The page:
A newly published study out of the United Kingdom has found that hydroxychloroquine is not effective in the fight against covid-19. The study was performed by the RECOVERY research team, the same collaboration that published the ground-breaking randomized clinical trial on the use of dexamethasone in covid-19, the first treatment shown in a clinical trial to improve mortality among patients who required oxygen or mechanical ventilation (though no benefit was found in patients without those needs, with a suggestion of potential harm among those patients). This new randomized clinical trial was conducted across 176 hospitals in the U.K. Patients included in the study were diagnosed with SARS-CoV-2 infection and the primary outcome of interest was mortality after 28 days. A total of 1,561 and 3,155 patients were randomized either to hydroxychloroquine (HCQ) plus standard-of-care treatments (such as oxygen as needed, and other non-specific supportive treatments) or standard-of-care treatment only, respectively. The results of the study were sobering. The mortality rate from covid-19 was 26.8 percent in the HCQ group and 25 percent in the standard-of-care group—which was not a statistically significant difference. Not only did a quarter of subjects die, but HCQ provided no mortality benefit. Interestingly, those who received HCQ had longer lengths of stay in the hospital and were also more likely to reach what researchers call a "composite endpoint," of two outcomes (in this case the need for mechanical ventilation or death) when compared to patients who did not receive HCQ (29.8 percent vs. 26.5 percent; with a risk ratio 1.12. (Risk ratios refer to the probability of a certain outcome in one group compared to the probability of the same outcome in another group, in this case, receiving HCQ or not) The statistical analysis suggests that the researchers can be 95 percent confident that the true number is somewhere between 1.01 and 1.25. The one silver-lining of the study is that high-doses of HCQ did not confer an excess risk of side effects (i.e., new major cardiac arrhythmia, which is a known risk associated with the medication).
There are a few major takeaways from this study. First, this study represents the largest and most important randomized clinical trial on the use of HCQ in hospitalized covid-19 patients to date. Patients receiving HCQ were randomized to the drug or not, whereas in previous observational studies (in which researchers looked back at charts of previous cases) sicker patients were often exposed to HCQ, thereby introducing selection bias (in other words, it is possible that patients who received HCQ in those studies fared worse because they were more seriously ill at the outset). In the final analysis, these new results from the RECOVERY study highlight a lack of mortality reduction among patients who received HCQ, and an apparent association with (if not a direct cause of) increased hospital lengths of stay and the need for mechanical ventilation. The argument for HCQ use in covid-19 is quickly dying.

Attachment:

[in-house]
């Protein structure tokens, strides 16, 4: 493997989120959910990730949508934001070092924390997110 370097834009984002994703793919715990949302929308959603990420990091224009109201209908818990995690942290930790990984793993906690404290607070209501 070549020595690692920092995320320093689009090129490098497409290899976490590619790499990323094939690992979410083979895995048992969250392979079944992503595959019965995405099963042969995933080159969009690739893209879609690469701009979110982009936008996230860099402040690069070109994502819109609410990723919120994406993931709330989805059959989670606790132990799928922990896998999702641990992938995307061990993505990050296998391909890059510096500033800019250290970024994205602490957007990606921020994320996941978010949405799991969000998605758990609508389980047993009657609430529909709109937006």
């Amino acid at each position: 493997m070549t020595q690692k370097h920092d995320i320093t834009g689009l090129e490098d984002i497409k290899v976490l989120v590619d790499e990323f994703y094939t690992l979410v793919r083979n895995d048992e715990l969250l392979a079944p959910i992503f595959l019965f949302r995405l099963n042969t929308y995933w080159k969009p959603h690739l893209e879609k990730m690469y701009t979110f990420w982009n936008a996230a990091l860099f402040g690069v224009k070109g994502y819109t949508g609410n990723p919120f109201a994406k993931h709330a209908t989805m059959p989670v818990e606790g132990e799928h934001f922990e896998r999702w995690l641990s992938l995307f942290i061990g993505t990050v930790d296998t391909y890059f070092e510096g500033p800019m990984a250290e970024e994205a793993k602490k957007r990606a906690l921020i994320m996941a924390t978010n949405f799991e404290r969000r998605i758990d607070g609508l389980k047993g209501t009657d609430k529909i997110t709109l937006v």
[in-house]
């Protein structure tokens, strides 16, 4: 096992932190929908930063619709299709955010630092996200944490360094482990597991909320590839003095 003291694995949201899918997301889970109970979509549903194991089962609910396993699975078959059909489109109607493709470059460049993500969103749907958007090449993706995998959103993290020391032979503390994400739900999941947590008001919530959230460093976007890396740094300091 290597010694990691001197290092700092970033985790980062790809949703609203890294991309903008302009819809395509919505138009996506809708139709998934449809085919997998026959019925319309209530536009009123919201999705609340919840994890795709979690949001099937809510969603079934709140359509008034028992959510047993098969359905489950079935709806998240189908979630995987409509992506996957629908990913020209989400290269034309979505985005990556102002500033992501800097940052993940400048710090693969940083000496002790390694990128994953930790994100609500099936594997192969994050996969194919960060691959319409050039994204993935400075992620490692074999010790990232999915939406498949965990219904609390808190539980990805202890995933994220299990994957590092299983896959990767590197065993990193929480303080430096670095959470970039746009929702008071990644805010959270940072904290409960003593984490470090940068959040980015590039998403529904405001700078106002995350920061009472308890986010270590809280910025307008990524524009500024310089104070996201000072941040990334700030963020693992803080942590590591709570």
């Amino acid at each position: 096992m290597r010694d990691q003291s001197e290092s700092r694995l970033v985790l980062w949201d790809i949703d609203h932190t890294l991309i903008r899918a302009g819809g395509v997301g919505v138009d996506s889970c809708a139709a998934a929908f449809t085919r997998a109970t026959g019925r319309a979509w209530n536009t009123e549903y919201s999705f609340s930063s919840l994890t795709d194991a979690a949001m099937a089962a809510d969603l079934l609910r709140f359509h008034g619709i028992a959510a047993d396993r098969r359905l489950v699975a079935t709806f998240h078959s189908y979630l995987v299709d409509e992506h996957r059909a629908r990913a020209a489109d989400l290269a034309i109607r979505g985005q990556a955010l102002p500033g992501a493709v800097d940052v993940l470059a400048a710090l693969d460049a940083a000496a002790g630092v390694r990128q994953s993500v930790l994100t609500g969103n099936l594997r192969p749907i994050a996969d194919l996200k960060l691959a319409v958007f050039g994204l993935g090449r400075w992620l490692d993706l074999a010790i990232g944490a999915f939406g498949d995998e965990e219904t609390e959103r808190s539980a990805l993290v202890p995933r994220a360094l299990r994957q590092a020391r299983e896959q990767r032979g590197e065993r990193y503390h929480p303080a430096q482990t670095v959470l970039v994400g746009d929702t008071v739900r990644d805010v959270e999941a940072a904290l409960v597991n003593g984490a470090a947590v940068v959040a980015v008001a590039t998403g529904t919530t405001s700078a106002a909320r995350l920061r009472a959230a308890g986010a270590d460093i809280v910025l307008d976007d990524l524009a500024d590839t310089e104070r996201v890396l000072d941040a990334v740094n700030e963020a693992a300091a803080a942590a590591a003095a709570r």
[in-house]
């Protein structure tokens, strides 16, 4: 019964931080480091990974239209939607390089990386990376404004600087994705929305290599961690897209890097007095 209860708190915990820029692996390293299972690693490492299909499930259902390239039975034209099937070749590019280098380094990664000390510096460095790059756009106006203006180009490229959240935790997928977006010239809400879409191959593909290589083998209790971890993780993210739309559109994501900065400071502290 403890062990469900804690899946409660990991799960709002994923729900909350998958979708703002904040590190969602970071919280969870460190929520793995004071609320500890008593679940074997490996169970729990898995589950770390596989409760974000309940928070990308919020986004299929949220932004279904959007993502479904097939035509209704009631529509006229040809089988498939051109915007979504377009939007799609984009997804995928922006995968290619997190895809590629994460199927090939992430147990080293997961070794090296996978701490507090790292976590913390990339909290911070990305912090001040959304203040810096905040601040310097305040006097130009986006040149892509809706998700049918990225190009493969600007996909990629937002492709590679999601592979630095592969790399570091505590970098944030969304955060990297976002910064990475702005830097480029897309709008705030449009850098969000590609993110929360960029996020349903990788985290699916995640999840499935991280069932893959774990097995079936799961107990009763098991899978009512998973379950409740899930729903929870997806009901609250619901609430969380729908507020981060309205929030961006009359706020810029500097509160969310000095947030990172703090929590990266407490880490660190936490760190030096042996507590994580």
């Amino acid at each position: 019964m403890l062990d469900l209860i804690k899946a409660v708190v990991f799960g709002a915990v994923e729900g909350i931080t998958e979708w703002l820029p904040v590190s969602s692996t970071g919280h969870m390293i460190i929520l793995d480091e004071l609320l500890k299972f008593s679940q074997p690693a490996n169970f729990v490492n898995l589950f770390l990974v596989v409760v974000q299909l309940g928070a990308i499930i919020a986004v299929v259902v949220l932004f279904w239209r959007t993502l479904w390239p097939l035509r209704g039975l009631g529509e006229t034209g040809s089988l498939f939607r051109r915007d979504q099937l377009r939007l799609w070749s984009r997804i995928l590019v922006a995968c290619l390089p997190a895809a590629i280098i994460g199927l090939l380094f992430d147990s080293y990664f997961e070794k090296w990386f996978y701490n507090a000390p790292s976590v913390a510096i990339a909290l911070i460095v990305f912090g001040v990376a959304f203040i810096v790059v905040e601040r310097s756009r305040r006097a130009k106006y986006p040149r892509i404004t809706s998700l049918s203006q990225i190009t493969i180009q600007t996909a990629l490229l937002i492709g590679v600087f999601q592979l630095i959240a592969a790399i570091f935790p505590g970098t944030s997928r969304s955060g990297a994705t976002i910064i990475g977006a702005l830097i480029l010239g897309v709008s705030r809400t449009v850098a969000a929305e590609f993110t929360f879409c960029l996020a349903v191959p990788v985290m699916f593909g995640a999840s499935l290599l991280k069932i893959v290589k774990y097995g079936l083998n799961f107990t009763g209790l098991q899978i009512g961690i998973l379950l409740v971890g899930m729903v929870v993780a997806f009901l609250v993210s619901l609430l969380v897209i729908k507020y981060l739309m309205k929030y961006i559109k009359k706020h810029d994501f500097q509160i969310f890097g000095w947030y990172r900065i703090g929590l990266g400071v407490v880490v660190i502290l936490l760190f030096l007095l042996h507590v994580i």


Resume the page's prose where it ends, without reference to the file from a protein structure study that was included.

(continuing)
The Department of Health and Human Services (HHS) has announced an additional $4 billion in funding to safety net hospitals through its Health Resources and Services Administration. After an initial $10 billion dedicated to funding safety net hospitals was found to have excluded over two hundred qualified facilities, HHS issued new application criteria along with $3 billion to support these centers. Official documents show that the original fund supported approximately 730 facilities, with the goal of this new infusion of bringing the total to 959.
A separate fund had previously been established to support rural hospitals, clinics, and health centers. HHS has now allocated an additional $1 billion to this effort, as well as modified payment criteria to include special Medicare rural designation hospitals in rural areas and other centers that provide care in small, non-rural areas. HHS estimates that these funds will support an additional five hundred facilities across the country who are battling the pandemic. The Department of Health and Human Services
As the American public listens to extensive non-stop media coverage about covid-19, while sifting through piles of misinformation and battling an economic downturn, it is no surprise that anxiety and depression are on the rise. Mental health crises have become the underlying pandemic beneath the pandemic. In the United States, approximately 20 percent of the population will have some form of mental health problem per year; only half will receive treatment. A poll conducted by the Kaiser Family Foundation revealed that 56 percent of adults in the United States have experienced negative impacts on their mental health as a result of the covid-19 pandemic. Black and Latinx individuals reported a slightly higher rate of mental health concerns, likely as a result of the disproportionate effect covid-19 has had in those communities. Healthcare workers were also noted to be heavily affected. As a result, online therapy platforms, crisis hotlines and mental health centers are experiencing record surges.
In spite of these numbers, the Coronavirus Aid, Relief, and Economic Security Act (CARES Act) allocated only a fraction of its funding to mental health efforts; $425 million out of $2 trillion. This has major implications for a country that is still learning what to do with its fragmented and overburdened mental health care system. Various.